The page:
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Logan’s Run, 36 (and counting) years later

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I was only a kid when…

Logan’s Run, 36 years later

Logan’s Run movie retrospective

I must’ve been 12 when I saw Logan’s Run for the first time. It was in a theatre in downtown Winnipeg. It may even have been my birthday.

Besides being a glorious slice-of-’70s sci-fi cheese (though I didn’t know it at the time), the 1976 movie jump-started my adolescence.

Movie trailer – Logan’s Run (1976)

Logan’s Run starred Michael York as the title character. Logan is a Sandman, a member of the local gendarmery. The force is charged with killing “runners.” (A runner is anyone who decides to opt out of the state’s system of population control via death at 30). But after a “special assignment”, dude is suddenly forced to decide if he’s going to carry out his state-directed orders or run himself.

Veteran British actor Peter Ustinov gives a naturalistic performance as an isolated old cat man. Farrah Fawcett-before-the-Majors makes a brief and spangly green appearance as a cosmetic surgeon’s assistant. And Jenny Agutter plays Logan’s love interest and fellow runner, Jessica 6.

Jenny Agutter in Logan's Run (1976)
Jenny Agutter in Logan’s Run (1976).

It’s the film’s mild nudity, and the icy English rose beauty of Agutter that I hold responsible for my leap into adolescence. I’m sure I’m not the only one.

Even today, though, the movie casts a spell. Sure, it looks low-rent, retro and is sometimes silly. But Logan’s Run has an atmosphere unlike just about any other science fiction movie of its time.

Logan's Run movie retrospective
Michael York and Jenny Agutter Logan’s Run production still.

Logan’s Run—the novel, the comic book, the TV series

There are plotholes (like, why does Logan call the rest of his fellow Sandmen when he’s already decided to run?) and cheesy special effects galore. But the movie lets its hero be an anti-hero—a coldblooded, if misguided, killer—for a good chunk its run-time.

Decades after its release, the idea of a society so brainwashed as to accept its state-sanctioned fate is just as relevant.

Logan’s Run was based on a novel by William F. Nolan and George Clayton Johnson. The 1967 book had an even more nihilistic premise—death at 21—and a far different ending. It spawned a couple of sequels. (As a kid, I devoured them all.) The movie led to a TV series (the DVD of which is about to be released) and a comic book series (from Marvel, seven issues). The possibility of a remake has been bandied about for years. That could be… interesting.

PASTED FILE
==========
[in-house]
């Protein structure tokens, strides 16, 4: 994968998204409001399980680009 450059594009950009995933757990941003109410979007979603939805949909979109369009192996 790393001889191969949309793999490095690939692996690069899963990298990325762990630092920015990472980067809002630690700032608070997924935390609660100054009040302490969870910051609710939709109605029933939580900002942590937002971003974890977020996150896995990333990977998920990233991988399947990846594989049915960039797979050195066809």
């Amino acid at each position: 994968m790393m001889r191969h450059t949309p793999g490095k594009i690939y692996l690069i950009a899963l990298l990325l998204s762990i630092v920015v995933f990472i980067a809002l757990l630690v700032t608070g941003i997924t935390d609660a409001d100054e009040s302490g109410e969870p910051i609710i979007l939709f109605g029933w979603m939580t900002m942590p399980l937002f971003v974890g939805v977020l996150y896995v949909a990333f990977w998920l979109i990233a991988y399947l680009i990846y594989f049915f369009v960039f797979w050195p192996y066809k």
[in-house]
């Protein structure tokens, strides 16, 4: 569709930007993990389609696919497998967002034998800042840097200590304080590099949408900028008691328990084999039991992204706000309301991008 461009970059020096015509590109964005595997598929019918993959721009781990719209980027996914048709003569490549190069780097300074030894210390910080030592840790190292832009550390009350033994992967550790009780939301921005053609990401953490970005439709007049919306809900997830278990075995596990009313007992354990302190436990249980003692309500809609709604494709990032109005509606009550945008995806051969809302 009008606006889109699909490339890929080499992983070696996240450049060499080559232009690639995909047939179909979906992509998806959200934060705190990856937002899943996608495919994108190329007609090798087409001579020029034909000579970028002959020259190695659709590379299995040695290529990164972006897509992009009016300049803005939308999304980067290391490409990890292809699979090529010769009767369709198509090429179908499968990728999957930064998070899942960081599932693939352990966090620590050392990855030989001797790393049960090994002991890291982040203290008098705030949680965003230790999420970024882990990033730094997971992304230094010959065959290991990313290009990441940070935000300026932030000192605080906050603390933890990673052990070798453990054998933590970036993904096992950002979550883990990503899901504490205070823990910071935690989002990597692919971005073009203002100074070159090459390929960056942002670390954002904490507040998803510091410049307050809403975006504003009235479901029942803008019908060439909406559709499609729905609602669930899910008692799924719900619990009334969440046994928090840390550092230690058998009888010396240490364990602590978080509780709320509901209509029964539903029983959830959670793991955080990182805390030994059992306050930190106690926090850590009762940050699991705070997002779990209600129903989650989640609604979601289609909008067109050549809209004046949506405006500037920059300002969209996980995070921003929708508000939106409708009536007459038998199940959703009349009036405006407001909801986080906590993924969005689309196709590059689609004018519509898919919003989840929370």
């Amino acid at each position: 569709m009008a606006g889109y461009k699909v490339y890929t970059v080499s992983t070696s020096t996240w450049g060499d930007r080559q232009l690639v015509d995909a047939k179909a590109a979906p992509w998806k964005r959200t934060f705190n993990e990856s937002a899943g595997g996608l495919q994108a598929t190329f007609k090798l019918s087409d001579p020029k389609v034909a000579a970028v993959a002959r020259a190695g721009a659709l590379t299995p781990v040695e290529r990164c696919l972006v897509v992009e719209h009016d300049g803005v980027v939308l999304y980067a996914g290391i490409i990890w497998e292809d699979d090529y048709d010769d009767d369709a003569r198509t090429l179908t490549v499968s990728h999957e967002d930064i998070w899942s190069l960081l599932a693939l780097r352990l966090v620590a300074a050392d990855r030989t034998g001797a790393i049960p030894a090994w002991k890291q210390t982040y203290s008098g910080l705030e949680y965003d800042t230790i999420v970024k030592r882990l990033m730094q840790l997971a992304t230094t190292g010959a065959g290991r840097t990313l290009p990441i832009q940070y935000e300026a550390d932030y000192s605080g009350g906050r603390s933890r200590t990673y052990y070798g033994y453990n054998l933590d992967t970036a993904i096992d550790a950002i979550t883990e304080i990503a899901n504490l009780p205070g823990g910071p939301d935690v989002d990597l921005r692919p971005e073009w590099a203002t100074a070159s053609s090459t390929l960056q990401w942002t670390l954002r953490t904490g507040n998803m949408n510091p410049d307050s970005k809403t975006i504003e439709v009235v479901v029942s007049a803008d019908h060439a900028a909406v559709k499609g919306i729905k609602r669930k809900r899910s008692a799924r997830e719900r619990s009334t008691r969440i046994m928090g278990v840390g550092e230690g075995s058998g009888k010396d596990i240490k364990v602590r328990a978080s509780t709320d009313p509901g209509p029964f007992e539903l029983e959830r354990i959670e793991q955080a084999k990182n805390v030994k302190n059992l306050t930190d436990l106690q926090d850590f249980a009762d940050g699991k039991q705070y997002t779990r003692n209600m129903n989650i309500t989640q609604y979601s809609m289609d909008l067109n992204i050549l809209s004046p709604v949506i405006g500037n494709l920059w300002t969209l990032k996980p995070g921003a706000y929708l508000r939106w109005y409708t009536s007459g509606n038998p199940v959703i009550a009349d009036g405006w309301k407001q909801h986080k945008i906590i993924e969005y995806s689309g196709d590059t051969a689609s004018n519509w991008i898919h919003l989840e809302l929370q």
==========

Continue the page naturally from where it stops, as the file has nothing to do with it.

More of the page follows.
Logan's Run book covers

But the 1976 Logan’s Run is a kind of perfect storm of set, costume design, British thea-tah acting talent, music (Jerry Goldsmith‘s score is something else) and ideas.

The following year, Star Wars would usher in the era of big- (and low-)budget “space operas.” And the Golden Age of idea-based science fiction movies would be over.

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5 Comments

  1. It’s interesting that much of the world depicted in “Logan’s Run” was actually filmed in a shopping mall. Think there’s a subliminal message there? I often wonder after Logan returns to the domed city and exacts his retribution, what was going to happen to all of the surviving citizens who (once they got through pawing poor Ustinov’s face) previously had everything provided for them and had no survival skills?

  2. To the best of my knowledge; I am the only one who has ever written a sequel to the film itself; David Zelag Goodman’s screenplay; a trilogy in fact called “The Outside” and the first book is called “The Valkyrie’s Nemesis”. Why? I was 16 at the time and I wanted answers to my questions; all from the final scene. The City blows up; everyone comes out and wow – the Old Man! Who then gestures up to L& J and the people all see this – and thus in that moment our heros are cemented as the leaders and founders of whatever sort of society they would build for themselves. And uhhh – notice in that final scene there are no black and grey tunic Sandmen? Where did they all go? I answered these questions in my first book which takes place in late 2278, almost 3 years after the film’s conclusion. The sandmen wage war against Sanctuary.
    My trilogy’s concluding book; “The Rainbow of 2337” ends very well and upbeat but starts extremely dark; “Logan fans” dont like it at all.
    “Blustery winds whipped from the northeast; it was cold and grey for early November; Jessica tightened her coat about her as she walked down the path alone… It had been nine months since the funeral of her husband, Logan 5…”

    I took artistic license from the screenplay in that Francis 7 does not die. To know my books is to know Thoreau and Emerson. In 1993 I had some contact with Ms. Agutter and she was taken by my development of her character, Jessica 6 – whom only she and she alone could ever portray. In my final novel; Jessica is now a graciously retired lady, now over 80 years old (looks and feels 40 – technology in sci-fi is great!) the mother of 8 and grandmother of 14. And her society – SANCTUARY – also has been fruitful and multiplied. Yet her dear friend Francis 7 had to convince Jessica to come out of retirement for as the sole surviving founder of Sanctuary; only her influence could hold LJSC together and keep it from chaos and civil war…

  3. […] would be his last film. He brought on English director Michael Anderson (who would go on to direct Logan’s Run, another pulp-y creation but one that had more of an impact on my adolescent self). Ron Ely, the […]

  4. […] one of the original session musicians, a bassist, playing with them; for having ’70s disco/Logan’s Run outfits that were based on those worn by the original band; and for a setlist that was a mix of […]

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